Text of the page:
A man charged with the second-degree murder of a Surrey hockey mom will appear in court Monday, as the case draws renewed attention to a homicide that struck a nerve across the community and prompted calls for police to get tougher on crime.
On Friday afternoon in Surrey, members of the Lower Mainland’s Integrated Homicide Investigation Team (IHIT) arrested a 27-year-old man, who was then charged on Saturday.
The break in the case comes nearly five months after the vicious beating of Julie Paskall in a parking lot outside the Newton Arena on Dec. 29, 2013.
Ms. Paskall, a mother of three, had driven to pick up her 16-year-old son from the rink where he refereed a minor hockey league game.
Police say they conducted an extensive investigation that included reviewing nearly a thousand hours of surveillance tapes and engaging in an intensive search for evidence around the arena, resulting in findings being submitted to Crown counsel and charges approved.
Yosef Jomo Gopaul will appear in Surrey Provincial Court on Monday.
“We do truly appreciate that an individual has been charged with Julie’s death. And while this is very important, it does not bring her back. She’s deeply missed and this has been an extremely difficult time for our family,” said her husband, Al Paskall.
He read from a statement during a news conference Saturday with Superintendent Kevin Hackett, the officer in charge of IHIT, and Chief Superintendent Bill Fordy, Surrey RCMP detachment commander.
Ms. Paskall, 53, was found unconscious and died two days later in hospital last New Year’s Eve after being taken off life support. “We have suffered an unthinkable loss,” Mr. Paskall said.
Mr. Gopaul moved last fall to Surrey from Ontario, just eight weeks before the beating and murder. RCMP confirmed that the accused has a criminal record, related to charges in 2010 of aggravated sexual assault against a woman in Brampton, Ont.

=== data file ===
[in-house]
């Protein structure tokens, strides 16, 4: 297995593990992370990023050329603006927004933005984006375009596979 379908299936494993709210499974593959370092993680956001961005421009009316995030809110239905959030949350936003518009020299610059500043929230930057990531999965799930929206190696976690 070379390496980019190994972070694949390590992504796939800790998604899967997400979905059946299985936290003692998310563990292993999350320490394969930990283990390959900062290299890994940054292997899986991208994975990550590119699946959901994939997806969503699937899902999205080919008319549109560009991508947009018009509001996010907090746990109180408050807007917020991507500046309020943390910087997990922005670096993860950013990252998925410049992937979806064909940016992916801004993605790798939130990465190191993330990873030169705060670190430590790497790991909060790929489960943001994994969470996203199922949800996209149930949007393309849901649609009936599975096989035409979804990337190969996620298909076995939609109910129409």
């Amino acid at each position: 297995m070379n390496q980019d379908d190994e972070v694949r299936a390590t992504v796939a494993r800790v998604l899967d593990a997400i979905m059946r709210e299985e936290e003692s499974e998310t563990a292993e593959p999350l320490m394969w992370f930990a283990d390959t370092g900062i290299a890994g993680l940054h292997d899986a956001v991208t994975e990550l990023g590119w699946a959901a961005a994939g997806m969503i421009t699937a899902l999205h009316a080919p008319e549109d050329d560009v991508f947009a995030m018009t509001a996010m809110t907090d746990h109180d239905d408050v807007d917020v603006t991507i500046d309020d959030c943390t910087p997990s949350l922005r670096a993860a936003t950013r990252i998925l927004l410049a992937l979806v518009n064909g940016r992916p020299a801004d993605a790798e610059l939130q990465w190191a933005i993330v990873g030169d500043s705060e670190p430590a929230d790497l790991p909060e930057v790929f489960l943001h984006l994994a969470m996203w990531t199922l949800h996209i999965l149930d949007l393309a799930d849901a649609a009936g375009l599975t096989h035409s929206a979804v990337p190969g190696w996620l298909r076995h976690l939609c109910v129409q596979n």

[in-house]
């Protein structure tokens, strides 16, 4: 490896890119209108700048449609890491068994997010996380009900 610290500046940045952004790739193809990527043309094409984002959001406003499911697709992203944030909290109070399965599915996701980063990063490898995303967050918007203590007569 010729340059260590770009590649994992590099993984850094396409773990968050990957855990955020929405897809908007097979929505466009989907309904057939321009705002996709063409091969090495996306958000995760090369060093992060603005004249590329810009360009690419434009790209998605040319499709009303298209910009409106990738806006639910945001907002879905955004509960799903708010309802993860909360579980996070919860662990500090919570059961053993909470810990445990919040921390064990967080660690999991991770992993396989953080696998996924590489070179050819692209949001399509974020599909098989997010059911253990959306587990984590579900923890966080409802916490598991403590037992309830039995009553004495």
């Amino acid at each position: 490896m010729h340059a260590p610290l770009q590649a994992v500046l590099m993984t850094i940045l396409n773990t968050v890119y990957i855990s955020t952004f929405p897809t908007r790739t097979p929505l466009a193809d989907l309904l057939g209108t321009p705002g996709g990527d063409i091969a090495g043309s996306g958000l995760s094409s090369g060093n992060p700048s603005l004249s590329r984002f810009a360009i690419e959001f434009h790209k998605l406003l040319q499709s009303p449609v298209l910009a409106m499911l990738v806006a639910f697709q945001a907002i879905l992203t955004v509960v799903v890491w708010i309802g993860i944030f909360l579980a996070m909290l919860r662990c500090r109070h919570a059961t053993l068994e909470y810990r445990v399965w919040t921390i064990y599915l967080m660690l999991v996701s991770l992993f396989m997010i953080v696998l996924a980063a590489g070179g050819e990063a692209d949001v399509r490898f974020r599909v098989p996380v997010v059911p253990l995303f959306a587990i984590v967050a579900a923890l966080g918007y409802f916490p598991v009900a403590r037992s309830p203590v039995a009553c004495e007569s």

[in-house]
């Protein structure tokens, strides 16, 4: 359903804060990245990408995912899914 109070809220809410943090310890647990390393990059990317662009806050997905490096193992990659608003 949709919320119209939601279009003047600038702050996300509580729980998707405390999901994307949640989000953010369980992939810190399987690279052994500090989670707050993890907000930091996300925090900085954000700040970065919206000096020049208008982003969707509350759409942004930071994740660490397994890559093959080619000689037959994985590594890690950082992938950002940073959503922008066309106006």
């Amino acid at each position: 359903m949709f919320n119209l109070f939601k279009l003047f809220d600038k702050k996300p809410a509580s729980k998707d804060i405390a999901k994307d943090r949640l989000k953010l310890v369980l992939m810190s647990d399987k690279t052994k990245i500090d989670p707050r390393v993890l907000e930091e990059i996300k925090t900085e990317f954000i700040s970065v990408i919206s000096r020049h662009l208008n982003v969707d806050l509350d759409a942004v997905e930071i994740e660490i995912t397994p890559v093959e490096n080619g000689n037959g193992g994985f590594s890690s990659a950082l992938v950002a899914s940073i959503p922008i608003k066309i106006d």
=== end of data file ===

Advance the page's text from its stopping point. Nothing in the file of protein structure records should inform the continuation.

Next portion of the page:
“Julie’s death not only had a devastating impact on her family and friends, the community of Newton, the City of Surrey, but the entire hockey community across the country,” Chief Supt. Fordy said. “This crime touched me on a number of different levels – as a citizen of Surrey, as your police chief, as a hockey player, a hockey dad and a former coach.”
Supt. Hackett said the second-degree murder charge represents a significant milestone in the case. “This tragic event outside the Newton Arena and Julie’s subsequent death, a short time later, resulted in numerous calls for justice and even enhancements to public safety services,” he said.
Doug Elford, a spokesman for the Newton Community Association, said in an interview Sunday that his group welcomes the increased police presence in the Newton neighbourhood since Ms. Paskall’s fatal beating.
Police on bike patrol, better lighting outside the rink and more closed-circuit television surveillance in the area have been among the improvements over the past five months, but citizens want the stepped-up monitoring to continue over the long term, Mr. Elford said. “We aren’t going to allow the policing to back off,” he said.
A company’s plans to expand the Newton bingo hall have residents worried about the prospect of a casino-like atmosphere attracting increased crime, Mr. Elford said.
Despite assurances from gambling authorities that slot machines won’t be reintroduced, the association is carefully watching to see what happens to the bingo site, which the group considers an eyesore.
“It’s not a good neighbourhood for slots, and the hall already had permission before for temporary slots,” he said.